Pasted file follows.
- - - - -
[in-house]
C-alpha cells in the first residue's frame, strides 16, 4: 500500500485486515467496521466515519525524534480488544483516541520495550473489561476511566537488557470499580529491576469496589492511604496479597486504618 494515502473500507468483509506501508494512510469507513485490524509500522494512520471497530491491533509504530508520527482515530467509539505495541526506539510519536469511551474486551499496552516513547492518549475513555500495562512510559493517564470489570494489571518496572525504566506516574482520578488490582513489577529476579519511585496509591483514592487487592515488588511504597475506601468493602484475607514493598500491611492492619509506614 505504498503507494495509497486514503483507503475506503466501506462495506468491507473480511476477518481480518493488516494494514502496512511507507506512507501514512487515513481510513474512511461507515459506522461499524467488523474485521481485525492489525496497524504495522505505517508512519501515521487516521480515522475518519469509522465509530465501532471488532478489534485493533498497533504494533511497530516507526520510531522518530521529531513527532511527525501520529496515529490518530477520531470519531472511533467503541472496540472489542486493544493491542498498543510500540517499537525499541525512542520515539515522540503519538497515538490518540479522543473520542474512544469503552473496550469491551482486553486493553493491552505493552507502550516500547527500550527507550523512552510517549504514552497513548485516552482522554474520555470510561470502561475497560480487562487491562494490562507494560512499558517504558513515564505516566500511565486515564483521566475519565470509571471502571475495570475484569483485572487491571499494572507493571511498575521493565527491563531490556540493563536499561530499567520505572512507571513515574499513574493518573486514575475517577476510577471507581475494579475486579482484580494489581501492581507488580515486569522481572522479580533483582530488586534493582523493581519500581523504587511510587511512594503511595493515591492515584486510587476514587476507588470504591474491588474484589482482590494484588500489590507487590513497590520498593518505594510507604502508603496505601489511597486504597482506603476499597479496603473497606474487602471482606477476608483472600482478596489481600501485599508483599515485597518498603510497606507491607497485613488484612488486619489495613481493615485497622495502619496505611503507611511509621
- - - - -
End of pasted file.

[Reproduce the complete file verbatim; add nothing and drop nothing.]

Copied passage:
[in-house]
C-alpha cells in the first residue's frame, strides 16, 4: 500500500485486515467496521466515519525524534480488544483516541520495550473489561476511566537488557470499580529491576469496589492511604496479597486504618 494515502473500507468483509506501508494512510469507513485490524509500522494512520471497530491491533509504530508520527482515530467509539505495541526506539510519536469511551474486551499496552516513547492518549475513555500495562512510559493517564470489570494489571518496572525504566506516574482520578488490582513489577529476579519511585496509591483514592487487592515488588511504597475506601468493602484475607514493598500491611492492619509506614 505504498503507494495509497486514503483507503475506503466501506462495506468491507473480511476477518481480518493488516494494514502496512511507507506512507501514512487515513481510513474512511461507515459506522461499524467488523474485521481485525492489525496497524504495522505505517508512519501515521487516521480515522475518519469509522465509530465501532471488532478489534485493533498497533504494533511497530516507526520510531522518530521529531513527532511527525501520529496515529490518530477520531470519531472511533467503541472496540472489542486493544493491542498498543510500540517499537525499541525512542520515539515522540503519538497515538490518540479522543473520542474512544469503552473496550469491551482486553486493553493491552505493552507502550516500547527500550527507550523512552510517549504514552497513548485516552482522554474520555470510561470502561475497560480487562487491562494490562507494560512499558517504558513515564505516566500511565486515564483521566475519565470509571471502571475495570475484569483485572487491571499494572507493571511498575521493565527491563531490556540493563536499561530499567520505572512507571513515574499513574493518573486514575475517577476510577471507581475494579475486579482484580494489581501492581507488580515486569522481572522479580533483582530488586534493582523493581519500581523504587511510587511512594503511595493515591492515584486510587476514587476507588470504591474491588474484589482482590494484588500489590507487590513497590520498593518505594510507604502508603496505601489511597486504597482506603476499597479496603473497606474487602471482606477476608483472600482478596489481600501485599508483599515485597518498603510497606507491607497485613488484612488486619489495613481493615485497622495502619496505611503507611511509621